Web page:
Godfrey Cambridge found his groove as Gravedigger Jones, the cop who just won’t take no stuff from nobody, and simply has no love for the criminal set. The comedian turned actor might have had his biggest impact in Melvin Van Peebles’s Watermelon Man in 1970.
Just as everyone doing a William Shatner impression is really just doing an impression of Kevin Pollack doing his Shatner impression, those doing Impressions of “white guys” are usually someone doing an impression of Godfrey Cambridge doing his white guy impression. Cambridge and Van Peebles put together a satire of the differences of being black and being white that was as entertaining as it was informative.
Cambridge died in 1976, which just happened to be about the time the blaxploitation trend started to putter out of existence too. Did one thing have an impact on the other? We like to believe it did. Godfrey Cambridge went out way too soon.
Why We Love and Respect Him: We love he had the balls to be the black man in white face in a studio released film during an era when race relations was a highly-charged issue that resulted in violence from time to time. It wasn’t a flattering portrayal. We also love his 5-second appearance in FIve on the Black Hand Side for being such a bold wedging of a star into a film just to use him in the marketing.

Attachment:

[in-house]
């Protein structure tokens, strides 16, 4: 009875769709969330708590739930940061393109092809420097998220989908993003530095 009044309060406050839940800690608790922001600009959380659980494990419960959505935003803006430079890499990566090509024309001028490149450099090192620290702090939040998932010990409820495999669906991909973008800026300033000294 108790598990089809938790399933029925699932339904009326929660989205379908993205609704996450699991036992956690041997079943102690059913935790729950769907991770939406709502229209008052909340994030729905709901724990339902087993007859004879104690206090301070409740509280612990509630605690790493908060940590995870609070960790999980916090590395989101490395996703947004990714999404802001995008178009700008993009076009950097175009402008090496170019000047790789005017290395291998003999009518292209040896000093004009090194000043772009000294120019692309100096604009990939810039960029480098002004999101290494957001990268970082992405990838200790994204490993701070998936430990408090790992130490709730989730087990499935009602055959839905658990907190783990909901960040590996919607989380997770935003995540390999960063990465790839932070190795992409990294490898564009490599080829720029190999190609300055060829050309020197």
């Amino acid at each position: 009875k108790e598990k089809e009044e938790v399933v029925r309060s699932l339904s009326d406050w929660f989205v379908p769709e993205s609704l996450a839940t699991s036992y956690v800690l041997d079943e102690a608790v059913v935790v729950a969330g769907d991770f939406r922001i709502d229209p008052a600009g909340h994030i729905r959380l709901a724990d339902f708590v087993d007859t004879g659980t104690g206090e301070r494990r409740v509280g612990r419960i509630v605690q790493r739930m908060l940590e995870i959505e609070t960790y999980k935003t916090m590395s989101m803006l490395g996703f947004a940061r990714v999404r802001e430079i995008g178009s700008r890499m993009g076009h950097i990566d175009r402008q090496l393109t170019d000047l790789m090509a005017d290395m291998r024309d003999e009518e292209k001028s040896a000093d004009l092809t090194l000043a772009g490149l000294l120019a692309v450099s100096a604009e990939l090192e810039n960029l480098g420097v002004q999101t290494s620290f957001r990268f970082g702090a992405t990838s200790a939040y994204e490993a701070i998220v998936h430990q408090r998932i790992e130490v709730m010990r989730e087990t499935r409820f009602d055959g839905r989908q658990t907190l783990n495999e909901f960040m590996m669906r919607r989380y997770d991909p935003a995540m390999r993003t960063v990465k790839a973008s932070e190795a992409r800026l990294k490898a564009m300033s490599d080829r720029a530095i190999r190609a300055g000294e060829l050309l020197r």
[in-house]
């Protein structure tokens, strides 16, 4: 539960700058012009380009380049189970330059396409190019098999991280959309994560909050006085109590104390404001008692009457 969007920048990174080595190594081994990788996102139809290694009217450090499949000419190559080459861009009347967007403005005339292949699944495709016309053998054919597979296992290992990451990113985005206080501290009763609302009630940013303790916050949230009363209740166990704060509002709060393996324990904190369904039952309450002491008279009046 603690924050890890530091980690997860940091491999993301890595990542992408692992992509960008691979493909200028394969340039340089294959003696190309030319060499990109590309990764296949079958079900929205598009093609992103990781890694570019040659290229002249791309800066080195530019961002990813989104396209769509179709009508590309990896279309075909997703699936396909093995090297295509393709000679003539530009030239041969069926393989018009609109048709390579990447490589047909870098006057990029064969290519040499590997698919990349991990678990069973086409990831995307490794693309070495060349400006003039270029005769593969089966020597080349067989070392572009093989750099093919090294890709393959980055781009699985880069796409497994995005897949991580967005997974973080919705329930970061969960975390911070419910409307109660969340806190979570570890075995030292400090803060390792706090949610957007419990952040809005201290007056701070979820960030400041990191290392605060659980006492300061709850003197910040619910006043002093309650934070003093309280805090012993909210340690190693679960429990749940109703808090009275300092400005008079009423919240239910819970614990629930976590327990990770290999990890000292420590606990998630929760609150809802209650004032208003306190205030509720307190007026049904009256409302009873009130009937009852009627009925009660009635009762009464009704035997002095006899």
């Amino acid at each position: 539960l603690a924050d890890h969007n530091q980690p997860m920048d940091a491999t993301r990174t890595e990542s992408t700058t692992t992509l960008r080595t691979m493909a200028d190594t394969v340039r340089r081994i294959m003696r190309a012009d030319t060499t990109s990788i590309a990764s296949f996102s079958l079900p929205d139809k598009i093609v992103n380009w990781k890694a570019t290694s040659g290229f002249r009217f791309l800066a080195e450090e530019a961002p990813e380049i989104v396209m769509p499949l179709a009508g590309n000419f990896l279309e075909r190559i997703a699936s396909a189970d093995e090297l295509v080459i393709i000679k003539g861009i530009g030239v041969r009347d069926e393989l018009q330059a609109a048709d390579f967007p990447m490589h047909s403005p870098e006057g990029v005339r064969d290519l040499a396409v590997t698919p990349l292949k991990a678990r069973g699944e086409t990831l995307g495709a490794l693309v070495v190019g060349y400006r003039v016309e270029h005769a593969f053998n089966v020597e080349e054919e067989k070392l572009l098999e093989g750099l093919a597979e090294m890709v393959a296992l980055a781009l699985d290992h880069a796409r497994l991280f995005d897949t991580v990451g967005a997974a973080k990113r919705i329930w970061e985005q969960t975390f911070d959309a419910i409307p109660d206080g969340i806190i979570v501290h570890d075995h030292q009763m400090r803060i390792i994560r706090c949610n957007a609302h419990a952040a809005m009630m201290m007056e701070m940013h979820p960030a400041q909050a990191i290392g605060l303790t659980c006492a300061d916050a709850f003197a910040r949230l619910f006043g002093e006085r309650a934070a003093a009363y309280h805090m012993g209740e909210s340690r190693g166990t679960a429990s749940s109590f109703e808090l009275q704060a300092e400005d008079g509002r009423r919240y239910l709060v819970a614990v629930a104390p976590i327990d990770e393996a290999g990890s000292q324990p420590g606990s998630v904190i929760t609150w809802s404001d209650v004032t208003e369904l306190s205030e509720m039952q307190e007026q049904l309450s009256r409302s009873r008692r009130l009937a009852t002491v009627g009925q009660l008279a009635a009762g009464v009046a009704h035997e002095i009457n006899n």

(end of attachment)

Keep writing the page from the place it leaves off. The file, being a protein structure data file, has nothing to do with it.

Best Known For: being Gravedigger Jones, the cop on the hunt for a bale of cotton in Harlem..
Blaxploitation Role Call:
Cotton Comes to Harlem (1970) as Gravedigger Jones, Cop: Gravedigger and his pal Coffin Ed are determined to find a $90,000 bale of cotton in Harlem that’s gone missing, expose a popular activist/reverend’s go-back-to-Africa movement a scam, and then throw the crooked clergyman into the klink with the hot cash in their cool hands.
Bale of cotton? In Harlem?
Watermelon Man (1970) as Jeff Gerber, white man turned black man: An angry white man wakes up black one morning and suddenly everything in his life begins to fall apart. This was Melvin Van Peebles’s final studio film. He was reportedly offered a multi-film deal by the studio, but he told them to go eat one and made Sweet Sweetback’s Baaadaasss Song on his own. Some of that F-you vibe found in Sweetback can also be sensed in Watermelon Man.
Come Back, Charleston Blue (1972) as Gravedigger Jones, Cop: This is the sequel to Cotton Comes to Harlem, only this time Gravedigger and Coffin face off against a murderous gangster who was believed dead for decades.
Friday Foster (1975) as Ford Malotte, the hot girl’s gay friend: Ford Malotte is one of Friday Foster’s allies as she sets out to thwart a plot to kill black political leaders. Friday is both Cambridge and Pam Grier’s final movie with AI. Pam went on to make movies for other people, and Godfrey went on to the other side . He died in 1976.
Godfrey Cambridge Defines Kindness, And How He Spreads It Around
Firing Line with William F. Buckley
Godfrey Cambridge on Drugs: You just don’t see PSAs like ths one any more. Cabridge said pharmaceutical companies were out of hand, way back in 70s.
Too bad he didn’t live long enough to see Medicare Part D turn billion-dollar profit drug companies into multi-billion-dollar-profit companies.
Beyond the Black Macho: Queer Blaxploitation; published in The Velvet Light Trap, 2004
Ford Malotte’s gayness was unusual.
Although gay and lesbian characters were increasingly visible in seventies American cinema, they were rarely (if ever) part of a film’s marketing strategy, especially when the film was not meant for a gay audience. In the poster for Friday Foster, though, Godfrey Cambridge’s Ford Malotte is given an equivalent position alongside other supporting players such as Eartha Kitt and Yaphet Kotto.